The old Fargo theater
North Dakota has a little of everything that make the northern plains great: wide open spaces, phenomenal archeological digs, Painted Canyon, and Native American and pioneer historic sites. Oh, it also has ranches, wineries, and the Maah Daah Hey trail – with 97 miles of some of the best single track biking around. All of that history and outdoor excitement needs clean solar power to preserve it for generations to come. How has the North Dakota legislature done with promoting renewable energy? Read on…
North Dakota’s Renewables Portfolio Standard
A Renewables Portfolio Standard (“RPS”) is a law or other piece of regulation that mandates that a certain percentage of at state’s energy production comes from renewable resources by specified target dates. A strong RPS is important because it forces utility companies to promote conversion to renewable energy. That generally means free money for you in the form of solar power rebates and performance payments when you switch to solar.
North Dakota has set an objective of 10% renewable energy by 2015. While that would ordinarily be an adequate first step for an RPS, North Dakota’s RPS is entirely voluntary. There are no penalties or other sanctions for utility companies that do not meet the 10% goal.
Unfortunately the patterns we’ve seen elsewhere is repeated in North Dakota: A voluntary RPS simply is not enough to spark meaningful incentives for solar power. For instance …
Solar Performance Payments and Rebates in North Dakota
North Dakota lacks any utility solar power rebates or performance payments. If the RPS set mandatory levels of renewable energy production, we can guarantee the utility companies would offer incentives to help you make the switch to solar. How do we know? It’s worked everywhere that a real RPS has been implemented!
North Dakota Solar Tax Credits
The legislature isn’t picking up the slack either; there are no tax credits for installing a solar power system here.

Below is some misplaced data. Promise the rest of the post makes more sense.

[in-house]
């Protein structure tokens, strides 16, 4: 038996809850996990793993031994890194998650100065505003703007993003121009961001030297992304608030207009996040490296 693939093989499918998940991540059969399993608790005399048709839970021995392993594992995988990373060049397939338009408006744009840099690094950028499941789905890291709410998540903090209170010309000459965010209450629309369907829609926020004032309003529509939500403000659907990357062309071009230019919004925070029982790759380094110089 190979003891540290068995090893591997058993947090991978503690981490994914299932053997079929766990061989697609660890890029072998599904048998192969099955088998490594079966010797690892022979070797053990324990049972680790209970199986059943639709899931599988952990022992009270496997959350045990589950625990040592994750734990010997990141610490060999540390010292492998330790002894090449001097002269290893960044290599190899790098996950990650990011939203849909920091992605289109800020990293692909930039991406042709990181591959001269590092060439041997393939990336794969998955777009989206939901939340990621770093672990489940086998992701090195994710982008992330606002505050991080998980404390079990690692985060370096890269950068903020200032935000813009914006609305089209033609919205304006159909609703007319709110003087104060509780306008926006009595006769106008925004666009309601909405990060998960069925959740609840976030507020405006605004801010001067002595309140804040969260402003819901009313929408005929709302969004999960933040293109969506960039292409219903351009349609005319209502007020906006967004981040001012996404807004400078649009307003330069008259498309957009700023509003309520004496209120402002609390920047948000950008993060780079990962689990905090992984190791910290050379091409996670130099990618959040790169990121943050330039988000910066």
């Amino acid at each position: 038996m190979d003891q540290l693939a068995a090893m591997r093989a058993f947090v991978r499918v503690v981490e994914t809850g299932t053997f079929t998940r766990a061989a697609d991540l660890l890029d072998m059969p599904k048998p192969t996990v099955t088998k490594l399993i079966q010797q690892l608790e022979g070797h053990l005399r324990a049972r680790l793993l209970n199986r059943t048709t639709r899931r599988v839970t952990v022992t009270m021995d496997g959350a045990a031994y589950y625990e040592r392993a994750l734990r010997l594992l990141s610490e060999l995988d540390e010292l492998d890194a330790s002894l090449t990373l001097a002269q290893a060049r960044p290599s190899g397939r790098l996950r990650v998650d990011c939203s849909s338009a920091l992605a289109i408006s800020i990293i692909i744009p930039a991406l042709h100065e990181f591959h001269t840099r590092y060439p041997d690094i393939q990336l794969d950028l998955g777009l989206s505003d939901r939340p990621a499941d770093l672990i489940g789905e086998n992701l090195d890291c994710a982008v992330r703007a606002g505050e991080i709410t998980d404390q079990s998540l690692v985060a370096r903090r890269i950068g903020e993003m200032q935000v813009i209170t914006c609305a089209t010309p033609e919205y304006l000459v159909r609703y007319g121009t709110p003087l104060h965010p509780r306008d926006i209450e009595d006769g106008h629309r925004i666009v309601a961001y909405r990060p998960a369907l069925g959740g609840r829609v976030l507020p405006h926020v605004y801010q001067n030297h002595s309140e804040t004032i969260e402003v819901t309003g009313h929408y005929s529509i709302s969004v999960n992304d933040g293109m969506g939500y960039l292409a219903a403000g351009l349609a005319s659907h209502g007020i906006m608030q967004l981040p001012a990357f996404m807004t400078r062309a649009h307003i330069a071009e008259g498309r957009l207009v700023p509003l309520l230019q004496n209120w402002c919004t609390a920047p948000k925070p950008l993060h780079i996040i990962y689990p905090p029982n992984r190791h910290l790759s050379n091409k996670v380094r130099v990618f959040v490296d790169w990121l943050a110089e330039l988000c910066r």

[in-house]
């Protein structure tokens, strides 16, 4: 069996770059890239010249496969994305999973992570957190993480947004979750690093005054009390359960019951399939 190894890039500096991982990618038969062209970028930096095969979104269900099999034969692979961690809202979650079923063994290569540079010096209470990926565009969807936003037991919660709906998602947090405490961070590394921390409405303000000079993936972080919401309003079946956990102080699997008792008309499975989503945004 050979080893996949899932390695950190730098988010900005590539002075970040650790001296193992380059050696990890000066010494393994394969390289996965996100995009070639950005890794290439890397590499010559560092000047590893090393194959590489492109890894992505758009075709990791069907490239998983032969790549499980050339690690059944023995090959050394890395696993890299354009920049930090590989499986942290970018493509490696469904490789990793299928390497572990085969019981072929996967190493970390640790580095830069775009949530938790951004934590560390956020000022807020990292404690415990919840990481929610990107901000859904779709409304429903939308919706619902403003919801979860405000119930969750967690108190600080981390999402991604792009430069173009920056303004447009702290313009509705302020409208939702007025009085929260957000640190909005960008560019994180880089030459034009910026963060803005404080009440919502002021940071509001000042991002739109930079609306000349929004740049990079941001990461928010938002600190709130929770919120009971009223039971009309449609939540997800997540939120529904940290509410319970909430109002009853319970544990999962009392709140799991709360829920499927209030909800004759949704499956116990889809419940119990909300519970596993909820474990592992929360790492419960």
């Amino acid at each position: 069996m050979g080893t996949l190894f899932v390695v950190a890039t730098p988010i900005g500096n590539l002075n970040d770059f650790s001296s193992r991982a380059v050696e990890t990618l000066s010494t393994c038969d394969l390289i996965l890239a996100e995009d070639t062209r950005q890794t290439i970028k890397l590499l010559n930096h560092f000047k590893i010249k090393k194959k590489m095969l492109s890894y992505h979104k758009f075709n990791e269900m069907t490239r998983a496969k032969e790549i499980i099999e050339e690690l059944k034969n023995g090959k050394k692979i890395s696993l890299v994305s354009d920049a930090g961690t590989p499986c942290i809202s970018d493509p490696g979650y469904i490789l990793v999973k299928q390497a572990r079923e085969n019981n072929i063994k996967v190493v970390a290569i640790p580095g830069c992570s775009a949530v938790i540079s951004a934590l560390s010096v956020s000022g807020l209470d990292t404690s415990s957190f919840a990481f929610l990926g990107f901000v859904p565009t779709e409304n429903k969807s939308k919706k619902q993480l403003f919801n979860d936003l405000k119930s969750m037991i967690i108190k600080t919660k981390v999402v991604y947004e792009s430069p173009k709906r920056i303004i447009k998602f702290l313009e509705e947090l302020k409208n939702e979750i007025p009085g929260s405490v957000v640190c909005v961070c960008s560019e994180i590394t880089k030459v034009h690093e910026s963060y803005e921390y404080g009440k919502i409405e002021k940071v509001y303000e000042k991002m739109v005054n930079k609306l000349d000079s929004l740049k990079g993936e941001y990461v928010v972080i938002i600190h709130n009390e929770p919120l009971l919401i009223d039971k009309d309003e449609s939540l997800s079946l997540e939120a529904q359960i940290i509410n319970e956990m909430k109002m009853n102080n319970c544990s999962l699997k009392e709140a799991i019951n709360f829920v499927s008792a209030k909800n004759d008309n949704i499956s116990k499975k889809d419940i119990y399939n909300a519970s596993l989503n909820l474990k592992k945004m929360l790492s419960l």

North Dakota Solar Tax Exemptions
While you won’t save money on your state income taxes, you will save loads of cash with a five-year, 100% exemption from paying property taxes on the value installing a solar power system adds to your home (we’ll talk about how much value in a minute).
Lawmakers almost went two for two here, but unfortunately the current sales tax exemption only applies to systems above 100 kilowatts (“kw”) (i.e., commercial and industrial systems only). We don’t know what they were thinking down in Bismarck when they failed to include small systems in the exemption, but it’s an easy fix that could save you 5% up front.
Utility Prices in North Dakota
North Dakota pays an average of 9.57 cents per kilowatt-hour (“kwh”) of electricity. That’s one of the lowest average rates in the nation, and well below the national average of 11.43 cents/kwh. We know you like paying less now, but the long term costs of cheap electricity are through the roof. All that cheap electricity is produced by burning fossil fuels. Tons and tons of earth-killing fossil fuels. When the astronomical environmental costs start to mount, monthly electricity bills are inevitably going to rise as well. When that happens you’re going to feel pretty darn smart for making the early switch to producing your own clean, efficient solar power. Just remember to thank us …
North Dakota Net Metering and Interconnection
Net Metering requires your utility to monitor how much energy your solar power system produces and how much energy you actually consume, and make sure you get credit for any surplus. North Dakota requires investor-owned utilities to offer net metering to all customers; electric cooperates and municipal utilities are exempt from the net metering regulation. For customers of investor-owned utilities, the electric company is required to cut you a check for all surplus energy at the utility’s avoided-cost rate. All systems up to 100kw in size are eligible for net metering.